Here is how members of Maryland's delegation on Capitol...


March 28, 1993

Here is how members of Maryland's delegation on Capitol Hill were recorded on important roll-call votes last week:



By a vote of 273 for and 149 against, the House sent the Senate a bill (HR 670) to pay the approximately 4,000 clinics nationwide that use federal money to provide family planning services to the poor. Critics noted that the bill's $238 million cost in fiscal 1994 is 37 percent above the 1993 level. The bill also was challenged for permitting clinics to provide abortion counseling, which was prohibited during the Bush administration.

A yes vote was to pass the bill.

Y N X Member Y N X Member

* * Bentley, Helen Delich, R-2nd

* N * Bartlett, Roscoe G. R-6th

Y * * Cardin, Benjamin L. D-3rd

Y * * Gilchrest, Wayne T. R- 1st

* * Hoyer, Steny H. D-5th

Y * * Wynn, Albert R., D-4th

Y * * Mfume, Kweisi, D-7th

Y * * Morella, Constance A., R-8th


By a vote of 179 for and 243 against, the House rejected a bid by anti-abortion lawmakers to require clinics to alert parents at least two days before a scheduled abortion on a minor, except when delay would cause the girl's death or the pregnancy was caused by her father. It went beyond language in HR 670 (above) requiring federally funded clinics to comply with state laws on parental notification.

OC A yes vote was for stricter parental notification requirements.

Y N X Member Y N X Member

* * Bentley, Helen Delich, R-2nd * * * Hoyer, Steny H. D-5th

* * * Bartlett, Roscoe G., R-6th * * * Wynn, Albert R., D-4th

* * * Cardin, Benjamin L., D-3rd * * * Mfume, Kweisi, D-7th

* * * Gilchrest, Wayne T., R-1st * * * Morella, Constance A., R-8th


By a vote of 54 for and 45 against, the Senate approved the fiscal 1994 congressional budget resolution (S Con Res 18) that projects spending of $1.5 trillion, revenue of $1.25 trillion and a deficit of nearly $250 billion for the year beginning next October.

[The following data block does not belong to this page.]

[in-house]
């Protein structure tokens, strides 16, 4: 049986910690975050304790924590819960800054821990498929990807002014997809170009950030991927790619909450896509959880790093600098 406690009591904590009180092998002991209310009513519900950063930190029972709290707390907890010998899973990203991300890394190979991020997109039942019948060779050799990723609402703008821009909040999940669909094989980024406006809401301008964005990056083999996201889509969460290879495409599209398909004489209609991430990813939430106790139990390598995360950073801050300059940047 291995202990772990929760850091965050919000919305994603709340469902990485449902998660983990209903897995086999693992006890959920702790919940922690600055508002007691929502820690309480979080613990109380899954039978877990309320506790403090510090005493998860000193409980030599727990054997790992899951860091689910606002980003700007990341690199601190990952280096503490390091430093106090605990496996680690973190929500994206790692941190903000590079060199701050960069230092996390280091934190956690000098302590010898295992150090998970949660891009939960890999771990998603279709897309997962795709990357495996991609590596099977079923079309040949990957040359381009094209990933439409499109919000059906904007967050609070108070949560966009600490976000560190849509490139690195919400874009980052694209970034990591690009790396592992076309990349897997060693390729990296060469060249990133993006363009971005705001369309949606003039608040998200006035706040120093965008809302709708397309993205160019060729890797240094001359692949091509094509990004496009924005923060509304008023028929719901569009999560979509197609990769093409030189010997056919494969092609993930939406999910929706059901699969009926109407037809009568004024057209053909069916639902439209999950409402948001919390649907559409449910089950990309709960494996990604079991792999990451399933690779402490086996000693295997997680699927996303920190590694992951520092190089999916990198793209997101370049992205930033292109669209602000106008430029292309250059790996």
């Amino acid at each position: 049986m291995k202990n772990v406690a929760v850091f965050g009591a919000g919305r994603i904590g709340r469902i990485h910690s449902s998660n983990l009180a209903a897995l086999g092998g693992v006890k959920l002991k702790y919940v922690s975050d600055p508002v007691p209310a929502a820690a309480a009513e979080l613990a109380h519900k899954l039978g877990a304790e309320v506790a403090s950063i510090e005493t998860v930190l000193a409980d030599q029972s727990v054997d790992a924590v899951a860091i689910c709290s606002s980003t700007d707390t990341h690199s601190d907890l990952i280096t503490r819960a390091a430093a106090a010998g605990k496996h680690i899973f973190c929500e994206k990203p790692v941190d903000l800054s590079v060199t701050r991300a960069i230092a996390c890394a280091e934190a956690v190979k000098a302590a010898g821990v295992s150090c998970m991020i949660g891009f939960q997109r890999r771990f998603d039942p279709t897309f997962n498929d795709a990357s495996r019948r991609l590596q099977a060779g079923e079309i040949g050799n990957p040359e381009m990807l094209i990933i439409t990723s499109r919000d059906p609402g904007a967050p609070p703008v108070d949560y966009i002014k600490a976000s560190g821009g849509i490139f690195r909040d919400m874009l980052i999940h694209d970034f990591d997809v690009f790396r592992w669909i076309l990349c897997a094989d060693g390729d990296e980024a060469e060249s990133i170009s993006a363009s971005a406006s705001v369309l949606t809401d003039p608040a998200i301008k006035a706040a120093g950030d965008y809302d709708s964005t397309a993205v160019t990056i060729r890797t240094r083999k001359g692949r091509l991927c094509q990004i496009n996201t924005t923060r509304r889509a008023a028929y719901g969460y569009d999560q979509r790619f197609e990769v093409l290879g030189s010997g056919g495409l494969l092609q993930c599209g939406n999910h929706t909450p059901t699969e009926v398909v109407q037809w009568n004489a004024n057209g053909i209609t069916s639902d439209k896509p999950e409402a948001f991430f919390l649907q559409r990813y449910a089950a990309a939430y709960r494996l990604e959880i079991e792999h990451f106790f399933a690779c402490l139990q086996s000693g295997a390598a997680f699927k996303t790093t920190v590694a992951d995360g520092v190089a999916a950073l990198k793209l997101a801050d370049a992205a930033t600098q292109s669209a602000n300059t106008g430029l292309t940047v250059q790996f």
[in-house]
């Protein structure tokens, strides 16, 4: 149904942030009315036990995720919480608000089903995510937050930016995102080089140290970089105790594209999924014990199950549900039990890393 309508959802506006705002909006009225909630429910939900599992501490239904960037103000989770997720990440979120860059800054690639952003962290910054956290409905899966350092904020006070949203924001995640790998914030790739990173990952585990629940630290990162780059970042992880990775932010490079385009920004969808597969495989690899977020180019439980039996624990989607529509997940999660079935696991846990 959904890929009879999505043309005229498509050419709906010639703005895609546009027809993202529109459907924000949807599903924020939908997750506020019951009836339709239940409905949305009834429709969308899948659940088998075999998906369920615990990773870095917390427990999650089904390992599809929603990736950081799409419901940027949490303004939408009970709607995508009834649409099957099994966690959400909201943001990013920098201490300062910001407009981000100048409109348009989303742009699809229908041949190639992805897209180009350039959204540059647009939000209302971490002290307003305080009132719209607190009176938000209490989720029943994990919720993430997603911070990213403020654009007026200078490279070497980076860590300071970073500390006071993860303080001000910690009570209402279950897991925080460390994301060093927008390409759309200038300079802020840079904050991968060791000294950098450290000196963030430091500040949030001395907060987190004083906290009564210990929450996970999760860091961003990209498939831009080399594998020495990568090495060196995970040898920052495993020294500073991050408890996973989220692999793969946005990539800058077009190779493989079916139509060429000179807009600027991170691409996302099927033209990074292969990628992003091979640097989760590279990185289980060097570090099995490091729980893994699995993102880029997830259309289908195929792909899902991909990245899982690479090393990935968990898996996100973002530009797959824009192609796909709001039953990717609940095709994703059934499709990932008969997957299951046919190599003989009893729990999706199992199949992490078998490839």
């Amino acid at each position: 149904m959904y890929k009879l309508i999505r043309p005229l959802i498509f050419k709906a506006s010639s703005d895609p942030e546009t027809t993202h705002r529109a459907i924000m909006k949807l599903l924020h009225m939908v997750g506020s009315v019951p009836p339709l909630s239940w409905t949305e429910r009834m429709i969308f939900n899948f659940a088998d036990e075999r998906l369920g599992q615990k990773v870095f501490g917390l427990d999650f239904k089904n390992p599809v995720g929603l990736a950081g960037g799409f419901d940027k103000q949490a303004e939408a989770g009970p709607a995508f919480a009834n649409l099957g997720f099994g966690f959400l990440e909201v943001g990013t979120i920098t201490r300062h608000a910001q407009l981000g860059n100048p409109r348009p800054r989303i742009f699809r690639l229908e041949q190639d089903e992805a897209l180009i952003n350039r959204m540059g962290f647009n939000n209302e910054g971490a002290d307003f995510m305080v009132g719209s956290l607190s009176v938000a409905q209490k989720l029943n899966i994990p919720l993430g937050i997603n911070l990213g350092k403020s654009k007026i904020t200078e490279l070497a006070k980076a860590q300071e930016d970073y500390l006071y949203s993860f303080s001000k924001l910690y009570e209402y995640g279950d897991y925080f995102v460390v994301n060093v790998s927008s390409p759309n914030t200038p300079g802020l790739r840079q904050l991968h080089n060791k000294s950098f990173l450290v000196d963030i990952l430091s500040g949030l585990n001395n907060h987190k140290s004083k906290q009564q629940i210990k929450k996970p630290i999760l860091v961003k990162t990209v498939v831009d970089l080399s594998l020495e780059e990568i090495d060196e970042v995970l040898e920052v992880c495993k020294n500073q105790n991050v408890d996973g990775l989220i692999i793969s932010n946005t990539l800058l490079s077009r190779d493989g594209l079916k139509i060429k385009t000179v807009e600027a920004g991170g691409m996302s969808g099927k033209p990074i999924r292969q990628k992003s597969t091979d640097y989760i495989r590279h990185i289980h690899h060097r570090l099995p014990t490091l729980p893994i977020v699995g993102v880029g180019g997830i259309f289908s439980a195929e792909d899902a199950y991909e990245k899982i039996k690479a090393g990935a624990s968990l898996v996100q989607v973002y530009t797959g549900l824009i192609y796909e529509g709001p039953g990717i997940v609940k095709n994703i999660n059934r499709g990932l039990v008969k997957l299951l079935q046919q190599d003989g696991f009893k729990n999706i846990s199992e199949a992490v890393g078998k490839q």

The measure begins President Clinton's five-year plan to use spending restraint, tax increases and entitlement curbs to slow the growth of the national debt. Even with its $502 billion in deficit reduction by fiscal 1998, the measure allows the overall U.S. debt to expand from $4.1 trillion at present to about $5 trillion over the five years.

E9 A yes vote supported President Clinton's fiscal plan.

Y N X Member Y N X Member

* * Mikulski, Barbara A., D

Y * * Sarbanes, Paul S., D


By a vote of 52 for and 47 against, the Senate preserved President Clinton's plan to raise taxes on Social Security payments to the well-off as part of S Con Res 18 (above). This killed a GOP amendment to eliminate the president's plan to increase from 50 percent to 85 percent the portion of Social Security benefits subject to taxation for singles earning more than $25,000 and couples with salaries of more than $32,000.

D8 A yes vote supported the Social Security tax increase.

Y N X Member Y N X Member

* * Mikulski, Barbara A., D

Y * * Sarbanes, Paul S., D


By a vote of 51 for and 47 against, the Senate tabled (killed) an amendment capping the growth of non-Social Security entitlement spending in the Clinton economic plan. Growth was to have been limited essentially to that needed to cover inflation and new participants in programs such as Medicare. The amendment sought to save $50 billion from fiscal 1994 to fiscal 1998.

4( A yes vote was to kill the amendment.N X Member Y N X Member

* * Mikulski, Barbara A., D

Y * * Sarbanes, Paul S., D


By a vote of 57 for and 42 against, the Senate tabled (killed) a requirement that President Clinton ask Congress for line-item veto authority to combat wasteful spending, which GOP

sponsors said Mr. Clinton called for during the presidential campaign in his book "Putting People First."

The measure was not debated.

A yes vote opposed line-item veto authority in the congressionabudget resolution.

Y N X Member Y N X Member

* * Mikulski, Barbara A., D

Y * * Sarbanes, Paul S., D

* Roll Call Report Syndicate

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